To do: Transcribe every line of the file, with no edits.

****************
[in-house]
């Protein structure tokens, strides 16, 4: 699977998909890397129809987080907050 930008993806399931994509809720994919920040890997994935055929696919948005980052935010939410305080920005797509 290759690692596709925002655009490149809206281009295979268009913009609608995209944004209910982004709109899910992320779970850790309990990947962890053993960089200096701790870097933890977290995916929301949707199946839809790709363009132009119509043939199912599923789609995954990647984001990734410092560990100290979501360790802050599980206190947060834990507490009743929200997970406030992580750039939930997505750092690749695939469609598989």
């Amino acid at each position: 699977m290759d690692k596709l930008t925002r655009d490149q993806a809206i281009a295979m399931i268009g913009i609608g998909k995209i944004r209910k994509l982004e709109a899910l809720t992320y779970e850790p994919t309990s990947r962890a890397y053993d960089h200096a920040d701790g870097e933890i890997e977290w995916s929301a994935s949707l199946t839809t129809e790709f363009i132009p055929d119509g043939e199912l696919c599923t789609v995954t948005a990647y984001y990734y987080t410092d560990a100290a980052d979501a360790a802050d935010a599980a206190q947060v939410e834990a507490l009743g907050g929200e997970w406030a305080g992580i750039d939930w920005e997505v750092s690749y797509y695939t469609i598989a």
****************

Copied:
[in-house]
């Protein structure tokens, strides 16, 4: 699977998909890397129809987080907050 930008993806399931994509809720994919920040890997994935055929696919948005980052935010939410305080920005797509 290759690692596709925002655009490149809206281009295979268009913009609608995209944004209910982004709109899910992320779970850790309990990947962890053993960089200096701790870097933890977290995916929301949707199946839809790709363009132009119509043939199912599923789609995954990647984001990734410092560990100290979501360790802050599980206190947060834990507490009743929200997970406030992580750039939930997505750092690749695939469609598989």
């Amino acid at each position: 699977m290759d690692k596709l930008t925002r655009d490149q993806a809206i281009a295979m399931i268009g913009i609608g998909k995209i944004r209910k994509l982004e709109a899910l809720t992320y779970e850790p994919t309990s990947r962890a890397y053993d960089h200096a920040d701790g870097e933890i890997e977290w995916s929301a994935s949707l199946t839809t129809e790709f363009i132009p055929d119509g043939e199912l696919c599923t789609v995954t948005a990647y984001y990734y987080t410092d560990a100290a980052d979501a360790a802050d935010a599980a206190q947060v939410e834990a507490l009743g907050g929200e997970w406030a305080g992580i750039d939930w920005e997505v750092s690749y797509y695939t469609i598989a």